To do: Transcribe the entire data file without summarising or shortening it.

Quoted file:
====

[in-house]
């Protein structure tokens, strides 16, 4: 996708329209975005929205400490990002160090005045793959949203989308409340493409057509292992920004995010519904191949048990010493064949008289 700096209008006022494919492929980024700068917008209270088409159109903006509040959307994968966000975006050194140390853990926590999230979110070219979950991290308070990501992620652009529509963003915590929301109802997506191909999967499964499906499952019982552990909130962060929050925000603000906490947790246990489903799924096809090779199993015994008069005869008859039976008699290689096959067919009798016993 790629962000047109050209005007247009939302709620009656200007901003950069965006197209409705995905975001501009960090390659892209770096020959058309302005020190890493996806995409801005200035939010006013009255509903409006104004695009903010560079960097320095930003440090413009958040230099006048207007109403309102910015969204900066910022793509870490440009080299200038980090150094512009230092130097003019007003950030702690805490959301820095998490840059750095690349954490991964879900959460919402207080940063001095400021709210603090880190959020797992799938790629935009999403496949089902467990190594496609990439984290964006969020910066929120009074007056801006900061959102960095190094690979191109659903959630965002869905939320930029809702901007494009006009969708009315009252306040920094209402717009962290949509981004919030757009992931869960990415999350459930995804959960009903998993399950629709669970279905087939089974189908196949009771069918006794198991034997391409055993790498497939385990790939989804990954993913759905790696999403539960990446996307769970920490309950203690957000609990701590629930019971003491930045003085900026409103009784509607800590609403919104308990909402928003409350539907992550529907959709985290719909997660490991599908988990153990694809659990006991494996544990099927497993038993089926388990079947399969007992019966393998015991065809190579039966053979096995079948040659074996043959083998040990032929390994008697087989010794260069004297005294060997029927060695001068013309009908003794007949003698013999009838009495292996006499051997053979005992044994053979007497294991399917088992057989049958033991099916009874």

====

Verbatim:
[in-house]
């Protein structure tokens, strides 16, 4: 996708329209975005929205400490990002160090005045793959949203989308409340493409057509292992920004995010519904191949048990010493064949008289 700096209008006022494919492929980024700068917008209270088409159109903006509040959307994968966000975006050194140390853990926590999230979110070219979950991290308070990501992620652009529509963003915590929301109802997506191909999967499964499906499952019982552990909130962060929050925000603000906490947790246990489903799924096809090779199993015994008069005869008859039976008699290689096959067919009798016993 790629962000047109050209005007247009939302709620009656200007901003950069965006197209409705995905975001501009960090390659892209770096020959058309302005020190890493996806995409801005200035939010006013009255509903409006104004695009903010560079960097320095930003440090413009958040230099006048207007109403309102910015969204900066910022793509870490440009080299200038980090150094512009230092130097003019007003950030702690805490959301820095998490840059750095690349954490991964879900959460919402207080940063001095400021709210603090880190959020797992799938790629935009999403496949089902467990190594496609990439984290964006969020910066929120009074007056801006900061959102960095190094690979191109659903959630965002869905939320930029809702901007494009006009969708009315009252306040920094209402717009962290949509981004919030757009992931869960990415999350459930995804959960009903998993399950629709669970279905087939089974189908196949009771069918006794198991034997391409055993790498497939385990790939989804990954993913759905790696999403539960990446996307769970920490309950203690957000609990701590629930019971003491930045003085900026409103009784509607800590609403919104308990909402928003409350539907992550529907959709985290719909997660490991599908988990153990694809659990006991494996544990099927497993038993089926388990079947399969007992019966393998015991065809190579039966053979096995079948040659074996043959083998040990032929390994008697087989010794260069004297005294060997029927060695001068013309009908003794007949003698013999009838009495292996006499051997053979005992044994053979007497294991399917088992057989049958033991099916009874």